Refuting the District’s caution over declining enrollment, SRVEA argued that such trends would actually lead to a decline in the current magnitude of infrastructure, thus compensating for the funding deficit. In other words, as future student enrollment declines, so would staff numbers.
“When there’s declining enrollment, there’s also temporary teachers and other employees that won’t be hired back. There’s also people that retire that won’t be replaced,” Gendron clarified. “[The funding] works out.”
In further assessing SRVUSD’s reasoning of declining enrollment, history teacher Mr. Jeffrey Vangene claimed that projections are often founded on data that indicates declining populations of younger students. However, he said, they may not account for students moving into the area.
“We do also get additional students that come from other outside areas,” he said. “It’s those students that have always been off of the [SRVUSD] projection.”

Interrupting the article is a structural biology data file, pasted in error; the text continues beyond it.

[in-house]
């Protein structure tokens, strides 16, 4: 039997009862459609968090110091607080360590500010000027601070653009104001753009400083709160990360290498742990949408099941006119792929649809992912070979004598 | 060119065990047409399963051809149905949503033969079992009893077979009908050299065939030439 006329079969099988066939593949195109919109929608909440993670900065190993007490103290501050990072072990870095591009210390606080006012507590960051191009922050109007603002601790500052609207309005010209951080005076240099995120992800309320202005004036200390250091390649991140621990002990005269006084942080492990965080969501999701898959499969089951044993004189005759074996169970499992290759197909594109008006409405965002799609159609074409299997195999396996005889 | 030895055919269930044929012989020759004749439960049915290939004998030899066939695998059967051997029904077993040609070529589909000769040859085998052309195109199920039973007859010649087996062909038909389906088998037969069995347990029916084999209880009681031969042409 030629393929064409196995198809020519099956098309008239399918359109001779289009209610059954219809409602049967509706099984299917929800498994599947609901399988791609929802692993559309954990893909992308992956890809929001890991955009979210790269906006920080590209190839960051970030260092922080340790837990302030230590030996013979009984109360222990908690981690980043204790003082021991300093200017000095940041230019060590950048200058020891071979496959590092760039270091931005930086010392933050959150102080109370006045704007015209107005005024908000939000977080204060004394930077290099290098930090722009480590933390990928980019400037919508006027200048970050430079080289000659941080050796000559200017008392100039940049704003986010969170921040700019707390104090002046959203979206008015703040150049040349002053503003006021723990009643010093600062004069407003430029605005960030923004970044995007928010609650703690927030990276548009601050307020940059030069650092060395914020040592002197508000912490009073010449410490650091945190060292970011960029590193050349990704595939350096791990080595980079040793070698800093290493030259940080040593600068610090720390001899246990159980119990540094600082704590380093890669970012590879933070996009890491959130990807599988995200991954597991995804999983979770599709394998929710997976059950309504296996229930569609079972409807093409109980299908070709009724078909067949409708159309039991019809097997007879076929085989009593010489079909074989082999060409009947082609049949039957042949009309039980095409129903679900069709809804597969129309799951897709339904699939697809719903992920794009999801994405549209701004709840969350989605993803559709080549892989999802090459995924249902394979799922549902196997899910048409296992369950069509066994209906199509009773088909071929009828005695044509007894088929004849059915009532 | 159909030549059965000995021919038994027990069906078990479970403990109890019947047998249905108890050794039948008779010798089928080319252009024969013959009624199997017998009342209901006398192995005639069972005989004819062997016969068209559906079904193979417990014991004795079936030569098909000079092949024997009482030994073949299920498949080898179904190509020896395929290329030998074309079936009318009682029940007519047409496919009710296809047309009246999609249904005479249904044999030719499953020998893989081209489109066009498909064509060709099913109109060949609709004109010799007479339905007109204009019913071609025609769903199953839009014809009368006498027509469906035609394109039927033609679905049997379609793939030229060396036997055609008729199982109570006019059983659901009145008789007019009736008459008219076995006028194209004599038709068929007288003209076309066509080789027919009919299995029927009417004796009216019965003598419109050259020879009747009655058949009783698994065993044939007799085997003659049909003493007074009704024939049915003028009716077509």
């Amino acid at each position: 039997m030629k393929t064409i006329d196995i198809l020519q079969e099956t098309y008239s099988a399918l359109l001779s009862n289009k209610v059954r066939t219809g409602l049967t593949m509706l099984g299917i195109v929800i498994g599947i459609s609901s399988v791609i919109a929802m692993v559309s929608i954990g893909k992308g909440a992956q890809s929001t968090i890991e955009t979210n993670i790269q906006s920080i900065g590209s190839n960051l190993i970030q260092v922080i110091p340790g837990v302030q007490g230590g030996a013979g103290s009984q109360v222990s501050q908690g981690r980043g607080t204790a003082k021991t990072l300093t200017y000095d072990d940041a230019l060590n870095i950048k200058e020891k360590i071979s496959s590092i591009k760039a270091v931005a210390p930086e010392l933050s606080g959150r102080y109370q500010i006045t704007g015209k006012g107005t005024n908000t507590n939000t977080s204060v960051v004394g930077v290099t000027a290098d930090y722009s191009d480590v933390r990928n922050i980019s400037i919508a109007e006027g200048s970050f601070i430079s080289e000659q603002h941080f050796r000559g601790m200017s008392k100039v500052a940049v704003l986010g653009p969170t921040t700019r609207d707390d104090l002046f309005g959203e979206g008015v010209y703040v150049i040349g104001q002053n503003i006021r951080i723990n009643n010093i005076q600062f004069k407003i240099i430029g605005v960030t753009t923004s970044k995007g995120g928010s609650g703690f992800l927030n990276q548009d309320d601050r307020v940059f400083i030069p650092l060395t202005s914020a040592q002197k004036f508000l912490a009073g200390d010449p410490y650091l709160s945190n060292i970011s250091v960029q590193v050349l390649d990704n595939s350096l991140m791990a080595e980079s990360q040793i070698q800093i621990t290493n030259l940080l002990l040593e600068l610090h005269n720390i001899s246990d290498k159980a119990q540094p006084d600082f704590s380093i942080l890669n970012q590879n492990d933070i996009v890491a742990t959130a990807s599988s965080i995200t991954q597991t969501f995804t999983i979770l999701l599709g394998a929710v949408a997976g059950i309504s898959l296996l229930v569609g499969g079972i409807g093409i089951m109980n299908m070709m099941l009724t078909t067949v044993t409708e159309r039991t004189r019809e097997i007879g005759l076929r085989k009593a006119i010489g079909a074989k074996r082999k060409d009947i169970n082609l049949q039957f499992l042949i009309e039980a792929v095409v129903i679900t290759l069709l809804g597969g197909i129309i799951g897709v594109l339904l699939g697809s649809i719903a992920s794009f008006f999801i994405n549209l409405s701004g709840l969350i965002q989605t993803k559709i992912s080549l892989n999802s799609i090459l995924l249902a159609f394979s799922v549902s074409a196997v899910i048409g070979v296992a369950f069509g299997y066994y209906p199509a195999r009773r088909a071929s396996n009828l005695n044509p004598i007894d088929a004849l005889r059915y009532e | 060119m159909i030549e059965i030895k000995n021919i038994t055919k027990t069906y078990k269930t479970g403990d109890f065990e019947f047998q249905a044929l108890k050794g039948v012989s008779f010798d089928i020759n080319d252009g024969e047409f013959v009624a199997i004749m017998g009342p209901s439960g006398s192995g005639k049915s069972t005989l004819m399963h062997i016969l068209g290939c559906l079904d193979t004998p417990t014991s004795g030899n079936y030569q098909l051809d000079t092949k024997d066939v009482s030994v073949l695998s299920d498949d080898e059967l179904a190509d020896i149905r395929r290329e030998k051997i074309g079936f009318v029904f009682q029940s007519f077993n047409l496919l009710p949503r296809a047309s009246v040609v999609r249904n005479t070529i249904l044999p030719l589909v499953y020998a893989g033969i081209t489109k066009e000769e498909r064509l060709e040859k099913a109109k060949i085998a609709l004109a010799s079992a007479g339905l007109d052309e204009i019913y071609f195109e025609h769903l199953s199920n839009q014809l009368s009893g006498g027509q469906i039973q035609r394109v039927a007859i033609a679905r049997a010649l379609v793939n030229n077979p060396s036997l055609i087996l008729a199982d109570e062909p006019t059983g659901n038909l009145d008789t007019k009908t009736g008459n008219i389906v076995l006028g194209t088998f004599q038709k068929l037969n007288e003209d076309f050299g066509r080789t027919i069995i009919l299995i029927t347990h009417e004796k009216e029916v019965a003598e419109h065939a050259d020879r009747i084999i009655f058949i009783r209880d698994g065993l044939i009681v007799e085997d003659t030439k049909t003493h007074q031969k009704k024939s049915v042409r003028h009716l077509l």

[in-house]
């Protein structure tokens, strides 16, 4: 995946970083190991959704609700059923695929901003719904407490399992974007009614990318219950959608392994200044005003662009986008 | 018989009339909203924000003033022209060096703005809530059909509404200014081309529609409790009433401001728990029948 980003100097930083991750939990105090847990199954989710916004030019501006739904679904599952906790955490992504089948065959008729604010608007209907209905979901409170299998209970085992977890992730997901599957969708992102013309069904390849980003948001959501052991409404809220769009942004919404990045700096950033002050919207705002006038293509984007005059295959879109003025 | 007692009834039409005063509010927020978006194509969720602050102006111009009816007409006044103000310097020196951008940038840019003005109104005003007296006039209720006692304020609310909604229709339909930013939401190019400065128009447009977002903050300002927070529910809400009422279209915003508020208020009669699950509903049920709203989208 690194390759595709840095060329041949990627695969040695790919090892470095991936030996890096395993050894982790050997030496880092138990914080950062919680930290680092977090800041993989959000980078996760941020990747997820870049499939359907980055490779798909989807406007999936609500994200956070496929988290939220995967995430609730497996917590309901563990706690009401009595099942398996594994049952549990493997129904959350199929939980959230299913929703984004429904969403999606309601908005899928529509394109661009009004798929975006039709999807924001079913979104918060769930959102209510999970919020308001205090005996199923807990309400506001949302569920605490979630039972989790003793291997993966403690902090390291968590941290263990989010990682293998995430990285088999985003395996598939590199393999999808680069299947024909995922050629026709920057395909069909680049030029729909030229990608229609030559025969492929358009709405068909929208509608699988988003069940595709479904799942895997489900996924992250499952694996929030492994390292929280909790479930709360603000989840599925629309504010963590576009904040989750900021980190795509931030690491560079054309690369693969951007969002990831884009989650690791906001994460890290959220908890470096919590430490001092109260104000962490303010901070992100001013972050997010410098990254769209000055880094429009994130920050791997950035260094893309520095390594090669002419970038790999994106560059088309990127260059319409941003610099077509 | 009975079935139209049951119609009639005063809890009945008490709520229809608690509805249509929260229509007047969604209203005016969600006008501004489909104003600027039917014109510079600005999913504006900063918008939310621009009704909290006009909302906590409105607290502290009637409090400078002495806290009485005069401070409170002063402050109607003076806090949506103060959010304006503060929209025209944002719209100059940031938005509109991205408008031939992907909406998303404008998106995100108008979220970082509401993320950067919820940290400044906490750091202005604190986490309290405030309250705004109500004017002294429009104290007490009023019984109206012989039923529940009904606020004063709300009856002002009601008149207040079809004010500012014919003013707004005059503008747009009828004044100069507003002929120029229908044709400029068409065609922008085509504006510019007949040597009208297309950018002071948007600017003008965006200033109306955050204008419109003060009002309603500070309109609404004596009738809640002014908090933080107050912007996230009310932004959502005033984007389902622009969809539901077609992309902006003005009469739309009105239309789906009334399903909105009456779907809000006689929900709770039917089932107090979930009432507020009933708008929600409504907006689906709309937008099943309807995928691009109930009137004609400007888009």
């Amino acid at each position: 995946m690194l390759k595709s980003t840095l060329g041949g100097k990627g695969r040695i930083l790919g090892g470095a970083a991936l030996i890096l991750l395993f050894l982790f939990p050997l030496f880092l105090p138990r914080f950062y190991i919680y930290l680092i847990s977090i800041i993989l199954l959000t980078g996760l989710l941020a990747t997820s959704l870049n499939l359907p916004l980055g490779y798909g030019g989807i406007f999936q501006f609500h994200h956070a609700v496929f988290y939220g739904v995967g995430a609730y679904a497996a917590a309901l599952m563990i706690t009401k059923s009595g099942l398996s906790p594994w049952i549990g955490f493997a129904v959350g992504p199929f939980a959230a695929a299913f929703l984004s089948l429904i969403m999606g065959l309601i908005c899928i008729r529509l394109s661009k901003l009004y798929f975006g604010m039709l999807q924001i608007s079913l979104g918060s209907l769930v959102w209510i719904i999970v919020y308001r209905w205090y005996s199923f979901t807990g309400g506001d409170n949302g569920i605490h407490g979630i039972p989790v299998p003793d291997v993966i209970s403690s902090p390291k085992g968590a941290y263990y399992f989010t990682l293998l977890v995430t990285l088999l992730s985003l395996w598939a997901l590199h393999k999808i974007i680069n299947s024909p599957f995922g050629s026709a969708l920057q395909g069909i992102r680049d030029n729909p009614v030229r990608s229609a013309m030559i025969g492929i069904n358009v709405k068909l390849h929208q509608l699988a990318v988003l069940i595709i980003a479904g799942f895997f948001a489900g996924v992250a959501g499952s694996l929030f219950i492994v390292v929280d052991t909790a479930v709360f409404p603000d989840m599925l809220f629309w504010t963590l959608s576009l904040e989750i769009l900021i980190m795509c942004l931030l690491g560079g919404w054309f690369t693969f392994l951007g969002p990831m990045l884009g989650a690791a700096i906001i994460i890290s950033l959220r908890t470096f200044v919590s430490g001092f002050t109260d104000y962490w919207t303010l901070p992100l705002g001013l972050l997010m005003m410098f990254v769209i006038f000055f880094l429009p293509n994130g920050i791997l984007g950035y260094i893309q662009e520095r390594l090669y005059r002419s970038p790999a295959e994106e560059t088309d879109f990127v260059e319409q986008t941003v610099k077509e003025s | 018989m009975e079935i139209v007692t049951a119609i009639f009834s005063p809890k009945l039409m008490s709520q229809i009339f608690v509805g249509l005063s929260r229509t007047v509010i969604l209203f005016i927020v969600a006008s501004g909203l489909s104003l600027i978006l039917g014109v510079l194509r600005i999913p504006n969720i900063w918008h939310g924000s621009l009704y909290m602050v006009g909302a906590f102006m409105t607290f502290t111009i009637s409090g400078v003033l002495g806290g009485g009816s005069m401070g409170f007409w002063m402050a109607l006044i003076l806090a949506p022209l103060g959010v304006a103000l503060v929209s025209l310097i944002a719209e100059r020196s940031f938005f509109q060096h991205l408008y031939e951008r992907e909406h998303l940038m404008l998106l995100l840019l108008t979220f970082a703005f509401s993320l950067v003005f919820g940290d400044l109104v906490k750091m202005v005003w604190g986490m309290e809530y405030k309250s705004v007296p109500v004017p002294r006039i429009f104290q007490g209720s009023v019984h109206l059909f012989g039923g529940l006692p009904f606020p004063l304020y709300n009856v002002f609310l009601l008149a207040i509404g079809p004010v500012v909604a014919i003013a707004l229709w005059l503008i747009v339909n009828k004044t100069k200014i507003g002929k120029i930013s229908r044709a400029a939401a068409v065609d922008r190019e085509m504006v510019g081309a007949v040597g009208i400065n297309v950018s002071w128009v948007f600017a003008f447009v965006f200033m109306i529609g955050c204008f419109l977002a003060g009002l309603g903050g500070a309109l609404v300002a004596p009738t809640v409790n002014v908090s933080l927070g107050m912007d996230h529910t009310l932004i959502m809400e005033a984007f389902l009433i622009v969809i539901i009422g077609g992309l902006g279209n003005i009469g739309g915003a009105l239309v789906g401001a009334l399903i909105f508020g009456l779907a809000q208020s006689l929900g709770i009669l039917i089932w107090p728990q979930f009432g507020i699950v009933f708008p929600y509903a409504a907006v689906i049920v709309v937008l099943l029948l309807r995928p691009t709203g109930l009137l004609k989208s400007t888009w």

Despite fervent contention regarding these budgetary allocations, after nearly 19 hours of negotiation over two days, SRVEA and SRVUSD found common ground regarding contract modifications.
Introduced at its March 11 general membership meeting, SRVEA’s ratification voting processes lasted until March 14, when it was announced that the revised contract had won 97.6 percent approval.
On March 8, SRVEA and SRVUSD reached a Tentative Agreement after finally concurring on modifications to Article XIV, which addresses class sizes and student-to-staff ratios for counselors, librarians and nurses; caseload maximums, including those for secondary teachers and master scheduling. The modifications to Article XIV were accepted by SRVUSD as initially proposed by SRVEA, with no attached contingencies.